How Supply Chain Management Is Adapting to Support Sustainability and Protect the Planet
With recent disruptions and deficiencies in consumer goods, particularly with personal protective equipment, our supply chain has garnered much attention since the onset of the pandemic. It has become clear that we need to pay more attention to our supply chains to ensure adequate supplies of quality goods.
A little investigated but increasingly important area of supply chain management is sustainable, environmentally friendly goods and services. Supply chains are complicated, industry-specific, and critically important for maintaining a steady supply of consumer products. With multiple criteria affecting costs, delivery speed, and quality, our systems must adapt and respond to stakeholder demand. One of those demands is increasingly becoming a desire for companies to maintain sustainable supply chains.
Sustainability in Supply Chains Offers Significant Advantages
Sustainable supply chains are good for the environment as well as the company’s bottom line and the advantages multiply as more links in the chain go green. Taking a holistic approach to managing the supplies that are used in manufacturing and other business models is critical to our environment and to a company’s social status among business partners and consumers.
According to WPI’s Business School Professor Joseph Sarkis, “As we critically analyze the advantages and disadvantages of supply chains, taking into account logistics and complexity, there are many tangible and intangible benefits of sustainable supply chains. There are five clear reasons that companies should want to embrace sustainability.”
COST SAVINGS | More efficient use of supplies leads to less waste and results in saving money by using fewer materials, so companies are not paying for what they are not using, and there is less need to dispose of waste, which can be expensive.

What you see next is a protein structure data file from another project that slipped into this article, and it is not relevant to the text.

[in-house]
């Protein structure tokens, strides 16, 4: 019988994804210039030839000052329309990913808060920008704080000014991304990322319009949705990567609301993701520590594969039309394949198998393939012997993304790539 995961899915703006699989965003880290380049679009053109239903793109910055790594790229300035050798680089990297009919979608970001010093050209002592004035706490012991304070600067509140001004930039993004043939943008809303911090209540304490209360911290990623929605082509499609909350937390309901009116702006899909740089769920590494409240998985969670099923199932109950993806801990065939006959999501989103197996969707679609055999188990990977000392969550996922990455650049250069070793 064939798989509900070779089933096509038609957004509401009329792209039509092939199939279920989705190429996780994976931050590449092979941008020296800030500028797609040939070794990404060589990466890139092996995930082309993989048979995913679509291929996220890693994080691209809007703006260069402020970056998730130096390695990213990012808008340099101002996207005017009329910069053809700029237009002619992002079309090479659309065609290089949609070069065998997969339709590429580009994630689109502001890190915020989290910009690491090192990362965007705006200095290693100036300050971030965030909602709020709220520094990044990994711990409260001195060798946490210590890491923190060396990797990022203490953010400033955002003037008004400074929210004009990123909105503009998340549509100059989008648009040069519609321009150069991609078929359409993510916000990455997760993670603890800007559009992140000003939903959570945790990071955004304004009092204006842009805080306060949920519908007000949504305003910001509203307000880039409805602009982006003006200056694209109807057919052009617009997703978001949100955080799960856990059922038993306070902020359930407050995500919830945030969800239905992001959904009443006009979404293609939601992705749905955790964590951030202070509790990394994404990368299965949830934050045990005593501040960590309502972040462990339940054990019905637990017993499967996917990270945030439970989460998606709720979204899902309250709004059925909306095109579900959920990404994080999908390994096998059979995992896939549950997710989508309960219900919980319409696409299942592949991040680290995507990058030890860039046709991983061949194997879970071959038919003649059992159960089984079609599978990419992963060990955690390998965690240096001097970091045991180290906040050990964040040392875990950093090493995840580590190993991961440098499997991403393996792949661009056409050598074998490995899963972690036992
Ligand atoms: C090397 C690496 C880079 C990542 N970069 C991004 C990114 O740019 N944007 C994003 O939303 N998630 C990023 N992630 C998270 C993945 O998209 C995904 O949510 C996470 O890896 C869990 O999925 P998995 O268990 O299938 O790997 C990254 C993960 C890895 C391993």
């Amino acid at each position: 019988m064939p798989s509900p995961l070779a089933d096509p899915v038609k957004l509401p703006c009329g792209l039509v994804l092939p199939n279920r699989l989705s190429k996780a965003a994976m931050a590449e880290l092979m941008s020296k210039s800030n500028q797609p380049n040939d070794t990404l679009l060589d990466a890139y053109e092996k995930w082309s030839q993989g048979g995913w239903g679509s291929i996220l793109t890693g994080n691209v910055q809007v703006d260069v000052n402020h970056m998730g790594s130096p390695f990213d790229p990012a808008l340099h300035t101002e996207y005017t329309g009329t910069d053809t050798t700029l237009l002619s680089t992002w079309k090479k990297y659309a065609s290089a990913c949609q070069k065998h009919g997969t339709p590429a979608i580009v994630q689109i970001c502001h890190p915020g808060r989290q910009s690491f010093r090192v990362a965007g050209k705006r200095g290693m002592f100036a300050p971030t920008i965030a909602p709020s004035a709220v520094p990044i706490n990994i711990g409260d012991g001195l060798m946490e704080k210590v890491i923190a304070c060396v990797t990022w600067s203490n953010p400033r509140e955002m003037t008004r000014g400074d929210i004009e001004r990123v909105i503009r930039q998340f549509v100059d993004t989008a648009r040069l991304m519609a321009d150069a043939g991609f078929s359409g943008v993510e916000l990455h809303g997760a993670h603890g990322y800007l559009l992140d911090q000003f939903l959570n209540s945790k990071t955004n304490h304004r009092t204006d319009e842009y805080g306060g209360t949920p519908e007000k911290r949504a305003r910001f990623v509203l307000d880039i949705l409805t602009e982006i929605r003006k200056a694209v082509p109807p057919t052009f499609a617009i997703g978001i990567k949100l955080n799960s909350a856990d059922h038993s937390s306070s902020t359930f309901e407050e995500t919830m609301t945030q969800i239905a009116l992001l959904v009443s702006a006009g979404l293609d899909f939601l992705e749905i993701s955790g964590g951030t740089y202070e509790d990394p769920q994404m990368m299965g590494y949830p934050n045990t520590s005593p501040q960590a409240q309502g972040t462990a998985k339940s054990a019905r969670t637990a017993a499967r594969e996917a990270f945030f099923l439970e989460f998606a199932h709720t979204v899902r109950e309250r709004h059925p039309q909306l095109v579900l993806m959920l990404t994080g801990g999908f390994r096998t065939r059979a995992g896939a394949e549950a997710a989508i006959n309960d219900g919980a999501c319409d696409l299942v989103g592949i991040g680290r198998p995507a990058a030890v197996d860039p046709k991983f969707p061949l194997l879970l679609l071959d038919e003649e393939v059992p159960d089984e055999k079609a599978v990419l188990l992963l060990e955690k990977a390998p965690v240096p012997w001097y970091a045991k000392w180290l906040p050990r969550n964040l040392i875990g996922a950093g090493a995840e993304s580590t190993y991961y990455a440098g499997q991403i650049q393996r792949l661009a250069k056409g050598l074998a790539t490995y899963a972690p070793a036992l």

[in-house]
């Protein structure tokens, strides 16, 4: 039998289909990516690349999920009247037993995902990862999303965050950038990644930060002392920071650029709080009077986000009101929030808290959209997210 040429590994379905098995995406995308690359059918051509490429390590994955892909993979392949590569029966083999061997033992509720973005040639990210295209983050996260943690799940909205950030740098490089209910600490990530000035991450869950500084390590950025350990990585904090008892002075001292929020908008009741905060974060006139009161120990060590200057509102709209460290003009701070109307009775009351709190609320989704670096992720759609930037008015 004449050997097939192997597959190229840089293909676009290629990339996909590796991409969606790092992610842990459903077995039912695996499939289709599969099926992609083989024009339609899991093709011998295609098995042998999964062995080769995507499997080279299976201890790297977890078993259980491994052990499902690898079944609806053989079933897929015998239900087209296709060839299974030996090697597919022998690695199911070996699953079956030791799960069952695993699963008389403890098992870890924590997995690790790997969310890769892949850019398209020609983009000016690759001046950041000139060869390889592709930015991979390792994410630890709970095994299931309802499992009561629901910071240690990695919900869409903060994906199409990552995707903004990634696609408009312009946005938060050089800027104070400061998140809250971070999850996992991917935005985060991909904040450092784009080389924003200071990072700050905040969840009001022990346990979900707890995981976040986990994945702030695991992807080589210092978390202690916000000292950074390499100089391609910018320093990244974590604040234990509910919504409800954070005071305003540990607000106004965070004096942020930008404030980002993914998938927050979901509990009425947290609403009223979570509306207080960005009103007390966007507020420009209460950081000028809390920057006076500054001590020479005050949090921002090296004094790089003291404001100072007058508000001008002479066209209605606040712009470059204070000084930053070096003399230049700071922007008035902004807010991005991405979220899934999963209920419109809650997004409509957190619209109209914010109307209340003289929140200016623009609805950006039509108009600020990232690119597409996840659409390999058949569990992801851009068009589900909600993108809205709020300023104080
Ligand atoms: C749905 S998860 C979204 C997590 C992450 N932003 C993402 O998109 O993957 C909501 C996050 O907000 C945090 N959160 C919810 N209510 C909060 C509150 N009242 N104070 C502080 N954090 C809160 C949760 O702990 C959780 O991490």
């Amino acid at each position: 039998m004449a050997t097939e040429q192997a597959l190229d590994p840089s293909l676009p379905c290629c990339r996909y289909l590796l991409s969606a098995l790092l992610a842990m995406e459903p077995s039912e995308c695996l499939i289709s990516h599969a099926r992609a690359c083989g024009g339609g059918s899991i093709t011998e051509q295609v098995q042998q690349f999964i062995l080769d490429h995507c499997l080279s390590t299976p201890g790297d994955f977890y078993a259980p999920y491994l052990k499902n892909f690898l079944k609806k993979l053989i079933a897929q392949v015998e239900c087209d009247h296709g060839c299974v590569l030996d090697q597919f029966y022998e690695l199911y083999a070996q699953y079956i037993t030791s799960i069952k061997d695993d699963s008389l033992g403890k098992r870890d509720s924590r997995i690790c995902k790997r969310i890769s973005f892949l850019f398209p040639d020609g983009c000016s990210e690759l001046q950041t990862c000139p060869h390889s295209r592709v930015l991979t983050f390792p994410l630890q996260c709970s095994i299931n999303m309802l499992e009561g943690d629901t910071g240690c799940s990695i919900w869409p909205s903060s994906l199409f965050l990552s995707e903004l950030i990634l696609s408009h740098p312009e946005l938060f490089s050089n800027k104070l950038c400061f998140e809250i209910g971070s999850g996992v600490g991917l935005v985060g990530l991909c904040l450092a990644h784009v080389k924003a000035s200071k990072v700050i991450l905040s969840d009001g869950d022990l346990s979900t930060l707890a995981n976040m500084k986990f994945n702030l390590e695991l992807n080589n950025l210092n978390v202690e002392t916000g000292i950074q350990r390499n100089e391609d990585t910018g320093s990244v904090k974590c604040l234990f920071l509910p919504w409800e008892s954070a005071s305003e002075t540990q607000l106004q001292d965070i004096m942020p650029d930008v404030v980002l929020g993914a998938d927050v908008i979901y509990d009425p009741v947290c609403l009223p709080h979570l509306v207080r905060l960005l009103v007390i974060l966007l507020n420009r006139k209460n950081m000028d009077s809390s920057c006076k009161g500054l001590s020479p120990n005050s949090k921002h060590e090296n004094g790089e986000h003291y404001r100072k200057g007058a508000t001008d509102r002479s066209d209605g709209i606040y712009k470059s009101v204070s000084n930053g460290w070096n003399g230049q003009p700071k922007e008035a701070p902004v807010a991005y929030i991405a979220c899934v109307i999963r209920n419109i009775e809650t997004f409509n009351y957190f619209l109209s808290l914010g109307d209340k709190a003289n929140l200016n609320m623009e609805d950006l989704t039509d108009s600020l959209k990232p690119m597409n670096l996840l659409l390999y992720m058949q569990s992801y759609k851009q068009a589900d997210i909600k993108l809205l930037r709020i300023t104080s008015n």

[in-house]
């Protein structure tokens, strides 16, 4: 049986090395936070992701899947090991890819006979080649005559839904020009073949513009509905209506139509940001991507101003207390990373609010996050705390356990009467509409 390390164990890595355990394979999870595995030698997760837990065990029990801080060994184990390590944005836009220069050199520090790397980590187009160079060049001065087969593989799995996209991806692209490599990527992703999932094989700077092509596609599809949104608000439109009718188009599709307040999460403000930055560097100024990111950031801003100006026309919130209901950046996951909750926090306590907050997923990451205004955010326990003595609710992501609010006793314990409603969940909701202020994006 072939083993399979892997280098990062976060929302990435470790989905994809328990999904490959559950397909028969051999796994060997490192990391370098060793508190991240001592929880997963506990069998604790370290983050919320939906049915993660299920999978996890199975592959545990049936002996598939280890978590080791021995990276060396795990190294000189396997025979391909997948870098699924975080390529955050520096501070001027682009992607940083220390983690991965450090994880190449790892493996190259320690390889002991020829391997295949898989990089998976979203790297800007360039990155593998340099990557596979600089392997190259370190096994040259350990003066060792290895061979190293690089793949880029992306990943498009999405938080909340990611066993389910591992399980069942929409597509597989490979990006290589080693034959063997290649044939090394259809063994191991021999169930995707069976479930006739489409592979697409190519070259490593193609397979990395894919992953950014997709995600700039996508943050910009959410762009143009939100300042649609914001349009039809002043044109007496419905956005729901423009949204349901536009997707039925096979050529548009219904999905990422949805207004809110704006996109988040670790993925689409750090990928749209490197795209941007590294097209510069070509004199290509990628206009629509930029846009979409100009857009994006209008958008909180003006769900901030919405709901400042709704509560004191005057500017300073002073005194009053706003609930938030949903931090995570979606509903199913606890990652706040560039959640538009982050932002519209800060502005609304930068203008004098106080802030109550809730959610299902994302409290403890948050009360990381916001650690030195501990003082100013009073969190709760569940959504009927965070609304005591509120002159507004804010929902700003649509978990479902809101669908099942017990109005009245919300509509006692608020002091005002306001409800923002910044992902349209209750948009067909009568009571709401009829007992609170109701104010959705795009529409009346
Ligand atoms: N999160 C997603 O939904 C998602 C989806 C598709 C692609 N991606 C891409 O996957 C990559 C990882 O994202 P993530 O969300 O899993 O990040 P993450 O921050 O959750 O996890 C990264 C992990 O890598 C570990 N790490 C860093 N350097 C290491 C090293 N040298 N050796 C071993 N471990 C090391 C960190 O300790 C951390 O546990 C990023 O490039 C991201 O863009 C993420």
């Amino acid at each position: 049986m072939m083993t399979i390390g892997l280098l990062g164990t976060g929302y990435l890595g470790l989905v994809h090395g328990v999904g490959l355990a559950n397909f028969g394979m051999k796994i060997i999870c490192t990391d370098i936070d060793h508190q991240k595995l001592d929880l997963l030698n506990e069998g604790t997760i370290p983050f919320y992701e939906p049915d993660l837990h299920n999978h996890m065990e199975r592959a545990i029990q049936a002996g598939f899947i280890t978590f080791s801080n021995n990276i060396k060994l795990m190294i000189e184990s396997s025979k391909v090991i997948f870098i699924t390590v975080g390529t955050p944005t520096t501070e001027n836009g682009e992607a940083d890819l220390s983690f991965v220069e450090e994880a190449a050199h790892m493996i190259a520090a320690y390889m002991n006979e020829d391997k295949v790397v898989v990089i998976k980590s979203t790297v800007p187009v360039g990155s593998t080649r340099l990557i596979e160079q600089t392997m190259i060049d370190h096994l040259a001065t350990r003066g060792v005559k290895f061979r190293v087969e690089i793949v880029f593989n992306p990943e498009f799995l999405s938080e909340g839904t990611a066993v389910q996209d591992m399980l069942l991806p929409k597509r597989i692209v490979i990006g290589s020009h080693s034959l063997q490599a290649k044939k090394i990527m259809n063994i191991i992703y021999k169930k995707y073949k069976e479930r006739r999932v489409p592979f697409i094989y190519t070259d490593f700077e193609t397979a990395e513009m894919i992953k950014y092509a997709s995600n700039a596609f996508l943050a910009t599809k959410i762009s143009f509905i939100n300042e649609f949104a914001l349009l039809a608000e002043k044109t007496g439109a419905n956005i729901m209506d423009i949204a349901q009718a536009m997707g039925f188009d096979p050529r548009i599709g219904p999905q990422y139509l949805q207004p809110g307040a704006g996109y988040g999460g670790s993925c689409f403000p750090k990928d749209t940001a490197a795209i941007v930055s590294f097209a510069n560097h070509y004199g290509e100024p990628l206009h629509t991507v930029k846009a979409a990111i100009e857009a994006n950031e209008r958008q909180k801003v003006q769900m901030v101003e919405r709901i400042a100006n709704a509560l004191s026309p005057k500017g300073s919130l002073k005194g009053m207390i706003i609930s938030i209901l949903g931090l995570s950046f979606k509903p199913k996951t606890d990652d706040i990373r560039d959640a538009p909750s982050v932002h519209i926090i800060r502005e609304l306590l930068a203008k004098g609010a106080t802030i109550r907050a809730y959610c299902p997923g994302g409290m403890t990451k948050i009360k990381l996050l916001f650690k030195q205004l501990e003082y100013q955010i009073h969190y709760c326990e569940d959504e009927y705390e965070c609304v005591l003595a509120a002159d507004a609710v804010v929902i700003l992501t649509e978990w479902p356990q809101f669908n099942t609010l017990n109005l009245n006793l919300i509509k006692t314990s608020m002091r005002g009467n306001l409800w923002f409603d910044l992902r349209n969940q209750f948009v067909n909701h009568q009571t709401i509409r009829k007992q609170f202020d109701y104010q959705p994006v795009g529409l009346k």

ADDITIONAL REVENUE | By finding alternative uses for leftover or waste materials, a company can generate additional revenue either through consumer sales or by supplying materials to another company.
BUSINESS CONTINUITY | As companies use up the world’s resources, at some point the planet will run out of a particular natural resource, at which point the business will no longer be sustainable. As an example, overfishing is jeopardizing that industry and if sustainability practices are not implemented, it will no longer be viable.
OPENS UP OPPORTUNITY | When it has good sustainability practices, a business may become more appealing to international markets that might otherwise not want to do business with that company if sustainability is not part of its operation.
INVESTOR RELATIONS | Sustainable operations provide companies with a good reputation that investors are more willing to consider as socially and fiscally responsible making them more likely to continue to financially support them.
Investing in Sustainability Is an Investment in the Future
Among the many facets of supply chain sustainability are considerations that ensure that your supplier has good sustainability practices, sourcing locally when possible, and purchasing from suppliers in disadvantaged communities to support their growth and diversity.
According to Sarkis, a world leader in sustainable supply chains, “There is a green supplier dilemma, those who are green are often large companies with more resources and who can more easily provide sustainably-sourced supplies. Those who are socially disadvantaged—and who are more often people of color and women—are underrepresented groups who have a harder time providing sustainable goods.”